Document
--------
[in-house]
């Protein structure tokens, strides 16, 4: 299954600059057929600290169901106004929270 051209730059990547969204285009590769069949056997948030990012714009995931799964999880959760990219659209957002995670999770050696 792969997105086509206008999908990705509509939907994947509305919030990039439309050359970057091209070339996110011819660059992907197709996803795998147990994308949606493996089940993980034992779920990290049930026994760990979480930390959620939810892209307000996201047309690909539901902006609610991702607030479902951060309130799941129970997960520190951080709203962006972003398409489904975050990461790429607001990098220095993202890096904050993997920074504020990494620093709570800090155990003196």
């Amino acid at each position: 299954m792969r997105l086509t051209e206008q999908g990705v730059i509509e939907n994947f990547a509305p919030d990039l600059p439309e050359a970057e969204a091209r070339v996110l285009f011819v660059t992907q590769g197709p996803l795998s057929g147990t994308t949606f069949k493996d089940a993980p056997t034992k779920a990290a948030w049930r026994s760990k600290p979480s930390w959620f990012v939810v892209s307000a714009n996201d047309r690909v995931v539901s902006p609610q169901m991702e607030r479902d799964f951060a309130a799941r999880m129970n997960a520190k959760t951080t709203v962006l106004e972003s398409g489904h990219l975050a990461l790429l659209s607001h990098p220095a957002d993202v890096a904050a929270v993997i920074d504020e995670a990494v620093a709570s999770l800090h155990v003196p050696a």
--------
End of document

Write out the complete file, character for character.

[in-house]
């Protein structure tokens, strides 16, 4: 299954600059057929600290169901106004929270 051209730059990547969204285009590769069949056997948030990012714009995931799964999880959760990219659209957002995670999770050696 792969997105086509206008999908990705509509939907994947509305919030990039439309050359970057091209070339996110011819660059992907197709996803795998147990994308949606493996089940993980034992779920990290049930026994760990979480930390959620939810892209307000996201047309690909539901902006609610991702607030479902951060309130799941129970997960520190951080709203962006972003398409489904975050990461790429607001990098220095993202890096904050993997920074504020990494620093709570800090155990003196």
């Amino acid at each position: 299954m792969r997105l086509t051209e206008q999908g990705v730059i509509e939907n994947f990547a509305p919030d990039l600059p439309e050359a970057e969204a091209r070339v996110l285009f011819v660059t992907q590769g197709p996803l795998s057929g147990t994308t949606f069949k493996d089940a993980p056997t034992k779920a990290a948030w049930r026994s760990k600290p979480s930390w959620f990012v939810v892209s307000a714009n996201d047309r690909v995931v539901s902006p609610q169901m991702e607030r479902d799964f951060a309130a799941r999880m129970n997960a520190k959760t951080t709203v962006l106004e972003s398409g489904h990219l975050a990461l790429l659209s607001h990098p220095a957002d993202v890096a904050a929270v993997i920074d504020e995670a990494v620093a709570s999770l800090h155990v003196p050696a």